18 dead, many missing after Rohingya boat capsizes
April 19, 2016
At least 18 Rohingya Muslims were killed on Tuesday morning after their boat capsized off the coast of Sittwe, home to a large IDP camp and the capital of Rakhine State in Western Myanmar.
One-third of the roughly 60 passengers on board remain unaccounted for, according to sources on the ground. Six people were admitted to Sittwe General Hospital and were later transferred to a clinic for Muslims at Thet Kay Pin village. Most of the dead and missing are believed to be women and children.
The accident occurred at roughly 9:30AM on Tuesday morning when the boat was hit by strong waves as it attempted to make landfall at Thae Chaung village near Sittwe.
The passengers were travelling from Sin Tet Maw camp for internally displaced persons in Pauktaw Township to a segregated market for Muslims at Thae Chaung, one of a handful of destinations to which they are legally permitted to travel.
The market at Thae Chaung serves as an essential lifeline for displaced Rohingyas in Pauktaw Township, who are unable to trade with neighbouring Buddhist communities.
Since 2012, Muslims have been barred from trading at Sittwe’s municipal market, which lies on the Kaladan River in the centre of town. As a result, Rohingyas travelling from Pauktaw need to navigate a stretch of rough sea to reach alternate ports at Ohn Daw Gyi beach or Thae Chaung on the Bay of Bengal.
The sea ports servicing areas where Muslims are confined become less accessible during the monsoon season, which usually begins in June.
The tragedy opens a window on the pointless struggle faced by the Rohingya in Myanmar.
Since 2014, an estimated 100,000 people fled persecution and privation in Rakhine State and Bangladesh by sea, usually to Thailand and Malaysia, with voyages facilitated by predatory human traffickers. Before such movements largely came to a halt in the second half of 2015, Thae Chaung was a major point of departure for Rohingyas making the fraught trip across the Bay of Bengal.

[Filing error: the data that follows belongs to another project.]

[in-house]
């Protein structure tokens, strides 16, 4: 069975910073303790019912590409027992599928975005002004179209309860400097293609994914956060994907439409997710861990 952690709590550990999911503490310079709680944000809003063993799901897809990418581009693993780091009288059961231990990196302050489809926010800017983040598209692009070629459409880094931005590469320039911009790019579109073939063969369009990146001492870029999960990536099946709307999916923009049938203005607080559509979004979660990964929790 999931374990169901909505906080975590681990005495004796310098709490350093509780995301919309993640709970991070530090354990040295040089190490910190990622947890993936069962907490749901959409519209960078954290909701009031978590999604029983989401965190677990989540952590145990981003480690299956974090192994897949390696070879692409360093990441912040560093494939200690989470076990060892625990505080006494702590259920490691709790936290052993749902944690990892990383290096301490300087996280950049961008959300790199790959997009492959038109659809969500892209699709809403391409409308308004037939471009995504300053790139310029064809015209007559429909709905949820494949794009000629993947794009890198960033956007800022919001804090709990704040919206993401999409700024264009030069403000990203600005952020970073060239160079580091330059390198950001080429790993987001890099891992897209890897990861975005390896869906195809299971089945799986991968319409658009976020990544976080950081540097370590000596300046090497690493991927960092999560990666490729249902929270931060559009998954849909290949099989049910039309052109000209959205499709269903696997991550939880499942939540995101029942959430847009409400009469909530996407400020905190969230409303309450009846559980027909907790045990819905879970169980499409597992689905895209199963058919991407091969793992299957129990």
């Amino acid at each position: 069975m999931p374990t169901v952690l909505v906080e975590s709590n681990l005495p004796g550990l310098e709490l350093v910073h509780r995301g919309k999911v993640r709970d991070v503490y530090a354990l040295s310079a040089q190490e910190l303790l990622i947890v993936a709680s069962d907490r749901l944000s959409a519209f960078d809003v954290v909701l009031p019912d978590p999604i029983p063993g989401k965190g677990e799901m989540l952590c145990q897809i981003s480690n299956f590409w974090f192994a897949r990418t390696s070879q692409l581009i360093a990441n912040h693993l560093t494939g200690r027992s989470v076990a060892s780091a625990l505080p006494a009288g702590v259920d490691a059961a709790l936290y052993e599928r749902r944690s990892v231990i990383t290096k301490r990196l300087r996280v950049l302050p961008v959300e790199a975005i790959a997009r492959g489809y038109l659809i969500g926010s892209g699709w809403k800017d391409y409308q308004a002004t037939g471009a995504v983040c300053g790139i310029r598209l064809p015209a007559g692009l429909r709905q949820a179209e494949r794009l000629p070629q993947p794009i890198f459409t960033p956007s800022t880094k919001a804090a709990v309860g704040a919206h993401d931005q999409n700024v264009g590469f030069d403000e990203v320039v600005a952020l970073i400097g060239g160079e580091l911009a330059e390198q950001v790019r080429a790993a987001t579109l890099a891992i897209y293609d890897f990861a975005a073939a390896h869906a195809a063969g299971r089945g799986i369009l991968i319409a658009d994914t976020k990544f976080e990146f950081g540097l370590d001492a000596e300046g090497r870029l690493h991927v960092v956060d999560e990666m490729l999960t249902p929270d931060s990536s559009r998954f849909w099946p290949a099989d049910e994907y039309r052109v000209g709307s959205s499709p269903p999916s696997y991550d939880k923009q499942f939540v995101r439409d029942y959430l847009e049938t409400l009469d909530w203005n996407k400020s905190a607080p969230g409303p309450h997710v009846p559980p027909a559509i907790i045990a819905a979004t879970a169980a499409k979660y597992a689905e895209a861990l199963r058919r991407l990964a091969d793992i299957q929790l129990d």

In 2012, more than 140,000 Muslims were displaced in violent campaigns that targeted their homes and businesses. They have needed to apply for permission to move from township to township following the 2012 violence, which has had a catastrophic impact on their livelihoods and has left hundreds of thousands reliant on aid from international agencies.
Although these mobility restrictions affect Rohingyas across Rakhine State, the isolation of Rohingya communities in Pauktaw Township leaves them particularly vulnerable. Access to fresh water is a particular problem for displaced Rohingyas in Pauktaw Township, as the areas they are displaced to are low-lying and marshy and are poorly supplied with groundwater.
As a result, international agencies routinely bring in potable water to the displaced by boat, although this is not enough to stave off acute thirst. Over the past three years, many Rohingyas displaced in Pauktaw have relocated to camps near Sittwe because they perceive access to services to be better there.
|Mourners pray at a funeral for drowning victims on 19 April, at Thae Chaung village, Rakhine State, Myanmar (Saed Arkani)|